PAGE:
A. Board Manual
Every LRC should have a general Board of Director’s Manual as a quick and convenient reference. This manual should include these minimum basic documents:
- a. Names, address and telephone numbers of key staff and other board members
- b. Original governing documents (Articles of Incorporation, By-Laws, Legislative Authorizations, the Agreement and Plan)
- c. A matrix identifying each member, their basis for being on the board and their term
- d. Revised Code Chapter 1724
- e. Revised Code Chapter 1702
- f. The LRC’s Ethic’s policy
- g. The Ohio Ethic’s statutes as it relates to board members who are elected officials
- h. Corporate Code of Regulations
- i. Receipt and Disclosure Forms
B. Board Communications
Some board members may have never served on a private or quasi-private working board. Elected officials are often on boards in a non-working, non-voting capacity. It is essential that the board operate as a professional, working board. A Board should adhere to commonly-accepted professional board practices. There are many excellent books and resource materials on the proper interaction amongst board members themselves, the executive director and staff.
The board chairman and the executive director should have a robust communication line and keep each other informed on important policy issues or serious operational matters. Together they should set the agenda and promote needed policy. Proper communications is critical. When a board of director receives a packet of information prior to a board meeting, questions should be directed to the executive director and not subordinate staff. It is bad for morale and unprofessional for staff members to contact “favorite” board members to complain just as unprofessional as it is for a board member to entertain such communications. Board members should avoid the impulse to engage in operations. Directors must focus on policy and oversight of the LRC.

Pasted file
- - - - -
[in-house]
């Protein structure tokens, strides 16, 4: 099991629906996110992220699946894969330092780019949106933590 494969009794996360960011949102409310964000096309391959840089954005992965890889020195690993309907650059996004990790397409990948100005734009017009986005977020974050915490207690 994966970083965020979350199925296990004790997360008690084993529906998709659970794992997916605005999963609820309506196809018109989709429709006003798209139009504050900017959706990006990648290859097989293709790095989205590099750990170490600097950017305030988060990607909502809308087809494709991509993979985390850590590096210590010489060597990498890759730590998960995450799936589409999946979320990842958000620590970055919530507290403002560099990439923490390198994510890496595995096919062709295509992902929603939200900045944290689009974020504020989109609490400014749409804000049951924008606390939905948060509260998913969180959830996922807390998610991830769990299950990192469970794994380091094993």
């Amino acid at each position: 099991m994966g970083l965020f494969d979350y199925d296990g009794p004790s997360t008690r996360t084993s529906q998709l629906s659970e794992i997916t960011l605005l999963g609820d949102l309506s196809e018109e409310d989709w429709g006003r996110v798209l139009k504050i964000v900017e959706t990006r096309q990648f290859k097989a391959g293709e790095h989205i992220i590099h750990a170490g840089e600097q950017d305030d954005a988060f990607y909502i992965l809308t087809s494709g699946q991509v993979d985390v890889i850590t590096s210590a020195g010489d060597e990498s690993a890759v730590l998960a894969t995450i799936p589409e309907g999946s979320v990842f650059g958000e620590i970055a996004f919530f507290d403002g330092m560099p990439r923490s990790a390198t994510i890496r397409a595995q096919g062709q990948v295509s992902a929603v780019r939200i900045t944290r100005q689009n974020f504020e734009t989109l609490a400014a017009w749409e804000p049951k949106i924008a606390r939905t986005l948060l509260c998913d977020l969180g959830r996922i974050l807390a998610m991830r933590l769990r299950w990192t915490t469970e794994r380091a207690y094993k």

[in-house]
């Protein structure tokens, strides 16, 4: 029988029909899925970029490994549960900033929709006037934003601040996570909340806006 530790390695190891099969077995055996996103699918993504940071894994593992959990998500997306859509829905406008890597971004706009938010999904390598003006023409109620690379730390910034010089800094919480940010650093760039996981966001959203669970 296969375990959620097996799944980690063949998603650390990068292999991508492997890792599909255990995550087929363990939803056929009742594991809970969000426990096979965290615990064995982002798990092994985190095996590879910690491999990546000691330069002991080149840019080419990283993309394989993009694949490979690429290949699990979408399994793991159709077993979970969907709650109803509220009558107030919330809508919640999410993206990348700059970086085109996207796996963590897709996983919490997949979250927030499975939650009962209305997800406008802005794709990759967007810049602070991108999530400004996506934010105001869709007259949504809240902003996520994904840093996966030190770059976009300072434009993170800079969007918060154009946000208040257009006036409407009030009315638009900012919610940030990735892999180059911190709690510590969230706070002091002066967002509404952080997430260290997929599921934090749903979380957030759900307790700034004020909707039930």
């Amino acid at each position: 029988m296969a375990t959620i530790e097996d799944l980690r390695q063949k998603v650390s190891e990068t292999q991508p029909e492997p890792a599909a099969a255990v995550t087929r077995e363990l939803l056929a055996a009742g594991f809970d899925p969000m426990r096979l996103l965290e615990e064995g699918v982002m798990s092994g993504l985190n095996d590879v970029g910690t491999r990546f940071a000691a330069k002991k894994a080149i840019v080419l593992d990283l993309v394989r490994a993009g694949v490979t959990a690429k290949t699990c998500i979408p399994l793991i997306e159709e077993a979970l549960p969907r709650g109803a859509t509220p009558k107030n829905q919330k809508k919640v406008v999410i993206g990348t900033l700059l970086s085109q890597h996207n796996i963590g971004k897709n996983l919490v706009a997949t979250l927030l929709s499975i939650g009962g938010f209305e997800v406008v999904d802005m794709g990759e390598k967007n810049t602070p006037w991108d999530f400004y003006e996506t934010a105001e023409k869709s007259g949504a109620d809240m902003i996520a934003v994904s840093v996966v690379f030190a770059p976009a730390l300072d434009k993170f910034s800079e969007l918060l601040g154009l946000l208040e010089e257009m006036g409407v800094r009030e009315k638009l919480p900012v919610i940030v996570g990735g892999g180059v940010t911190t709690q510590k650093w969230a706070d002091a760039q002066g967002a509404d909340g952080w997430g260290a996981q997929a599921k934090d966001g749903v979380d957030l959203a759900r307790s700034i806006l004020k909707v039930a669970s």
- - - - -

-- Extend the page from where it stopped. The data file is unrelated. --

In the case of elected officials, it can be said that they have a blended fiduciary to the corporation and their elected office. Revised Code Chapter 1702 places each director in a fiduciary relationship to the LRC. On political matters or votes involving a potential conflict, common sense may call for a board member to recuse himself.
The Board is not in the nature of a “legislative” body. While it exercises oversight, a non-profit professional board does so in a way which seeks to advance the interest of the corporation, protect its reputation, support and give encouragement to its executive director and staff with the goal of making them as successful as possible in the LRC’s mission. It is more of a team relationship which should grow more intimately over time so that personalities, ways of thinking, strengths and weakness can be accommodated. While R.C. 1724.03(B) makes no specific qualification for board members, it is common sense for the board to be configured in such a way that includes real estate experience, financial experience, a heavy emphasis on community development and sound business acumen.